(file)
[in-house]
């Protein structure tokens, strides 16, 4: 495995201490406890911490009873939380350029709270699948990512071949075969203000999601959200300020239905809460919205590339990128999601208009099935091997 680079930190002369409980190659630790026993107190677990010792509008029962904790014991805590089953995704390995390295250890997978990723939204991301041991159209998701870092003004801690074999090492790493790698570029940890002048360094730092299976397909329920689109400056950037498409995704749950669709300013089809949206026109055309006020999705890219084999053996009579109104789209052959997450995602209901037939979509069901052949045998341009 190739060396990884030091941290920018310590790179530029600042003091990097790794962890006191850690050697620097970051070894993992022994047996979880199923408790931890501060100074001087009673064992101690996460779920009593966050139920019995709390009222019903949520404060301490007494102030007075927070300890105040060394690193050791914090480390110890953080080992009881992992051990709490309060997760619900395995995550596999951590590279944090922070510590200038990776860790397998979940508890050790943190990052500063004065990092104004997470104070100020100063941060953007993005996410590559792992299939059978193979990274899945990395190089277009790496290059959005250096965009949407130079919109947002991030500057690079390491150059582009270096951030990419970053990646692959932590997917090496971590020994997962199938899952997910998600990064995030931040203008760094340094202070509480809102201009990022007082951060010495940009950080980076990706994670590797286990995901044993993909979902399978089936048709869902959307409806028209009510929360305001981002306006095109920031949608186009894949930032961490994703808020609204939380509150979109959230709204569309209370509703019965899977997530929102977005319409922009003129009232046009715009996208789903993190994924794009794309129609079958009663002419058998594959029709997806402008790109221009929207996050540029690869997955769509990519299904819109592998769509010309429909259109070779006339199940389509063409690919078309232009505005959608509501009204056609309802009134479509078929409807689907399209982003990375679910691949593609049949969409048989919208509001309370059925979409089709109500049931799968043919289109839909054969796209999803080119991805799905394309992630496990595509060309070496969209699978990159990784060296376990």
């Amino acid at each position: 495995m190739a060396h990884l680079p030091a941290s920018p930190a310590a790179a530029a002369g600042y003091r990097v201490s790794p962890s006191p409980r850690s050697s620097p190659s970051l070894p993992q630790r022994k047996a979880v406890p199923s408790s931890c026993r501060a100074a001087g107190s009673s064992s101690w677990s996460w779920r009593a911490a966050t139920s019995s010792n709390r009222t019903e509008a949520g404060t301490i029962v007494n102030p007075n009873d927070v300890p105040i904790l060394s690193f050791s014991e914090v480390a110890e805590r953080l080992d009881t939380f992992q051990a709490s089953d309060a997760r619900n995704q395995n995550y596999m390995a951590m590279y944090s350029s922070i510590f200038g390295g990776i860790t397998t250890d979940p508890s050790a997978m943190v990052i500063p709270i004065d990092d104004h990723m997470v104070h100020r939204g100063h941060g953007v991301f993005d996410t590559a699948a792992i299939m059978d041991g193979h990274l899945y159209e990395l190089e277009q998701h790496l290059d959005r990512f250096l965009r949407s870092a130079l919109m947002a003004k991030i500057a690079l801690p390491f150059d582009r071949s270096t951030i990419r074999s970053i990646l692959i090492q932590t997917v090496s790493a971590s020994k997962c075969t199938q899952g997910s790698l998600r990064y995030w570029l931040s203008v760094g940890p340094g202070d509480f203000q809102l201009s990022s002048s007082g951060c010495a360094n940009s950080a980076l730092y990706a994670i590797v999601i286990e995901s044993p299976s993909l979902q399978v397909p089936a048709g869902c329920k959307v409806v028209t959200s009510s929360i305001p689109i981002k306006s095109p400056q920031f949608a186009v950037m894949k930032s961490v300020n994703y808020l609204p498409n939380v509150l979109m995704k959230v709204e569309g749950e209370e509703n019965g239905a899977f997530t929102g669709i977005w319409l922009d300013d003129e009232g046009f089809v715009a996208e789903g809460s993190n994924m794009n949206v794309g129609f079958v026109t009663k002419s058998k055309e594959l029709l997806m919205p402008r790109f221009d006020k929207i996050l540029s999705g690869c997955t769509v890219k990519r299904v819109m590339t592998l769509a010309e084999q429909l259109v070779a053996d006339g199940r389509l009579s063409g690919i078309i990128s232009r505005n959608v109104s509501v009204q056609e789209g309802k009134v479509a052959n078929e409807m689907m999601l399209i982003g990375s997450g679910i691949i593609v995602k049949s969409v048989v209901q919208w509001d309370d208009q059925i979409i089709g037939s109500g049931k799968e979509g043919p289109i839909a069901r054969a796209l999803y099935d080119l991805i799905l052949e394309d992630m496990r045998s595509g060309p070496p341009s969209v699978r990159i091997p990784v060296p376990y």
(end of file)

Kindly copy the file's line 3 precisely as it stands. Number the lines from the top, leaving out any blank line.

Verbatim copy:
């Amino acid at each position: 495995m190739a060396h990884l680079p030091a941290s920018p930190a310590a790179a530029a002369g600042y003091r990097v201490s790794p962890s006191p409980r850690s050697s620097p190659s970051l070894p993992q630790r022994k047996a979880v406890p199923s408790s931890c026993r501060a100074a001087g107190s009673s064992s101690w677990s996460w779920r009593a911490a966050t139920s019995s010792n709390r009222t019903e509008a949520g404060t301490i029962v007494n102030p007075n009873d927070v300890p105040i904790l060394s690193f050791s014991e914090v480390a110890e805590r953080l080992d009881t939380f992992q051990a709490s089953d309060a997760r619900n995704q395995n995550y596999m390995a951590m590279y944090s350029s922070i510590f200038g390295g990776i860790t397998t250890d979940p508890s050790a997978m943190v990052i500063p709270i004065d990092d104004h990723m997470v104070h100020r939204g100063h941060g953007v991301f993005d996410t590559a699948a792992i299939m059978d041991g193979h990274l899945y159209e990395l190089e277009q998701h790496l290059d959005r990512f250096l965009r949407s870092a130079l919109m947002a003004k991030i500057a690079l801690p390491f150059d582009r071949s270096t951030i990419r074999s970053i990646l692959i090492q932590t997917v090496s790493a971590s020994k997962c075969t199938q899952g997910s790698l998600r990064y995030w570029l931040s203008v760094g940890p340094g202070d509480f203000q809102l201009s990022s002048s007082g951060c010495a360094n940009s950080a980076l730092y990706a994670i590797v999601i286990e995901s044993p299976s993909l979902q399978v397909p089936a048709g869902c329920k959307v409806v028209t959200s009510s929360i305001p689109i981002k306006s095109p400056q920031f949608a186009v950037m894949k930032s961490v300020n994703y808020l609204p498409n939380v509150l979109m995704k959230v709204e569309g749950e209370e509703n019965g239905a899977f997530t929102g669709i977005w319409l922009d300013d003129e009232g046009f089809v715009a996208e789903g809460s993190n994924m794009n949206v794309g129609f079958v026109t009663k002419s058998k055309e594959l029709l997806m919205p402008r790109f221009d006020k929207i996050l540029s999705g690869c997955t769509v890219k990519r299904v819109m590339t592998l769509a010309e084999q429909l259109v070779a053996d006339g199940r389509l009579s063409g690919i078309i990128s232009r505005n959608v109104s509501v009204q056609e789209g309802k009134v479509a052959n078929e409807m689907m999601l399209i982003g990375s997450g679910i691949i593609v995602k049949s969409v048989v209901q919208w509001d309370d208009q059925i979409i089709g037939s109500g049931k799968e979509g043919p289109i839909a069901r054969a796209l999803y099935d080119l991805i799905l052949e394309d992630m496990r045998s595509g060309p070496p341009s969209v699978r990159i091997p990784v060296p376990y």